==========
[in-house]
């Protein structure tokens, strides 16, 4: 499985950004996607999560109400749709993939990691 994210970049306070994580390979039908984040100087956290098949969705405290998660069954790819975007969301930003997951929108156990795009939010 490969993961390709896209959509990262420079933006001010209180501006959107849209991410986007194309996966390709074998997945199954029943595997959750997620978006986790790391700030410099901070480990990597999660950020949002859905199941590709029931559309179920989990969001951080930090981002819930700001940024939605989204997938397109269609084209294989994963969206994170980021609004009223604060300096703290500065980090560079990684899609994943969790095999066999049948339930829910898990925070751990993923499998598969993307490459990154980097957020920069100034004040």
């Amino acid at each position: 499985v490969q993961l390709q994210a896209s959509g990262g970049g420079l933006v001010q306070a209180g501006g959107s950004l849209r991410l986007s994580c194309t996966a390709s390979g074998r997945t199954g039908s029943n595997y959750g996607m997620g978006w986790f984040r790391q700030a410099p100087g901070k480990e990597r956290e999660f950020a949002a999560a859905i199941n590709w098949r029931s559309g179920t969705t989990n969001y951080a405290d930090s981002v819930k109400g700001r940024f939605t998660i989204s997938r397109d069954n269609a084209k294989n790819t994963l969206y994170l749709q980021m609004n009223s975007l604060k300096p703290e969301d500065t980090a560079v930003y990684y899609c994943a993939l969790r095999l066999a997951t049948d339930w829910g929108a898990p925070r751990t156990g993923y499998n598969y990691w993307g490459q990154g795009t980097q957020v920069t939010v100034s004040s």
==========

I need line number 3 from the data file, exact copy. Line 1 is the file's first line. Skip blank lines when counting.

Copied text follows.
């Amino acid at each position: 499985v490969q993961l390709q994210a896209s959509g990262g970049g420079l933006v001010q306070a209180g501006g959107s950004l849209r991410l986007s994580c194309t996966a390709s390979g074998r997945t199954g039908s029943n595997y959750g996607m997620g978006w986790f984040r790391q700030a410099p100087g901070k480990e990597r956290e999660f950020a949002a999560a859905i199941n590709w098949r029931s559309g179920t969705t989990n969001y951080a405290d930090s981002v819930k109400g700001r940024f939605t998660i989204s997938r397109d069954n269609a084209k294989n790819t994963l969206y994170l749709q980021m609004n009223s975007l604060k300096p703290e969301d500065t980090a560079v930003y990684y899609c994943a993939l969790r095999l066999a997951t049948d339930w829910g929108a898990p925070r751990t156990g993923y499998n598969y990691w993307g490459q990154g795009t980097q957020v920069t939010v100034s004040s």